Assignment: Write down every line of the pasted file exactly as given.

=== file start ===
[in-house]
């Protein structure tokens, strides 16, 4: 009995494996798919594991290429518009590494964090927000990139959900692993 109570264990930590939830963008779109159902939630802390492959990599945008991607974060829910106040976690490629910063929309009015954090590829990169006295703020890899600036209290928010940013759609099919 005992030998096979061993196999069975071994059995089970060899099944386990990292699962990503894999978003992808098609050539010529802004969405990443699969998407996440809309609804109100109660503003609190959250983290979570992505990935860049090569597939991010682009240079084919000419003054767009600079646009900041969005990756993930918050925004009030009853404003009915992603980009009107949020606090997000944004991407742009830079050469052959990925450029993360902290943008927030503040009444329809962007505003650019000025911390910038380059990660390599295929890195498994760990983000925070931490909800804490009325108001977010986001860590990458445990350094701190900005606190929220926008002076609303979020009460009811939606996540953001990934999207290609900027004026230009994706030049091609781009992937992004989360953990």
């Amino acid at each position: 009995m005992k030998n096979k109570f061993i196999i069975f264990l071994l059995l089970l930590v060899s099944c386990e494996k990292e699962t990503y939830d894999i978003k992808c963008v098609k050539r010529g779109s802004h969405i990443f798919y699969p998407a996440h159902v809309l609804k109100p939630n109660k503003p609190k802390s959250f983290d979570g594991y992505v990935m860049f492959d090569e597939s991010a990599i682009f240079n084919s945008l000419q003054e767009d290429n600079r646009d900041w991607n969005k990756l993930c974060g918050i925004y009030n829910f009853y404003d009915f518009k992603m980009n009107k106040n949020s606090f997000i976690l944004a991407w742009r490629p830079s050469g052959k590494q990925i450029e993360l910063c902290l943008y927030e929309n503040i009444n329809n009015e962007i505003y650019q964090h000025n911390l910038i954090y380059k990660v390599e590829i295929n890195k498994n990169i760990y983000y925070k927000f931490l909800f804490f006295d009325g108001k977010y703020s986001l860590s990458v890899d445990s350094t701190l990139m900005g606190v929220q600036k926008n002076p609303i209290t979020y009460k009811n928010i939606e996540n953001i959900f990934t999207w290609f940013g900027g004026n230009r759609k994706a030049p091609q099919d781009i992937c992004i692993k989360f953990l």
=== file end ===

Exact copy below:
[in-house]
């Protein structure tokens, strides 16, 4: 009995494996798919594991290429518009590494964090927000990139959900692993 109570264990930590939830963008779109159902939630802390492959990599945008991607974060829910106040976690490629910063929309009015954090590829990169006295703020890899600036209290928010940013759609099919 005992030998096979061993196999069975071994059995089970060899099944386990990292699962990503894999978003992808098609050539010529802004969405990443699969998407996440809309609804109100109660503003609190959250983290979570992505990935860049090569597939991010682009240079084919000419003054767009600079646009900041969005990756993930918050925004009030009853404003009915992603980009009107949020606090997000944004991407742009830079050469052959990925450029993360902290943008927030503040009444329809962007505003650019000025911390910038380059990660390599295929890195498994760990983000925070931490909800804490009325108001977010986001860590990458445990350094701190900005606190929220926008002076609303979020009460009811939606996540953001990934999207290609900027004026230009994706030049091609781009992937992004989360953990």
């Amino acid at each position: 009995m005992k030998n096979k109570f061993i196999i069975f264990l071994l059995l089970l930590v060899s099944c386990e494996k990292e699962t990503y939830d894999i978003k992808c963008v098609k050539r010529g779109s802004h969405i990443f798919y699969p998407a996440h159902v809309l609804k109100p939630n109660k503003p609190k802390s959250f983290d979570g594991y992505v990935m860049f492959d090569e597939s991010a990599i682009f240079n084919s945008l000419q003054e767009d290429n600079r646009d900041w991607n969005k990756l993930c974060g918050i925004y009030n829910f009853y404003d009915f518009k992603m980009n009107k106040n949020s606090f997000i976690l944004a991407w742009r490629p830079s050469g052959k590494q990925i450029e993360l910063c902290l943008y927030e929309n503040i009444n329809n009015e962007i505003y650019q964090h000025n911390l910038i954090y380059k990660v390599e590829i295929n890195k498994n990169i760990y983000y925070k927000f931490l909800f804490f006295d009325g108001k977010y703020s986001l860590s990458v890899d445990s350094t701190l990139m900005g606190v929220q600036k926008n002076p609303i209290t979020y009460k009811n928010i939606e996540n953001i959900f990934t999207w290609f940013g900027g004026n230009r759609k994706a030049p091609q099919d781009i992937c992004i692993k989360f953990l």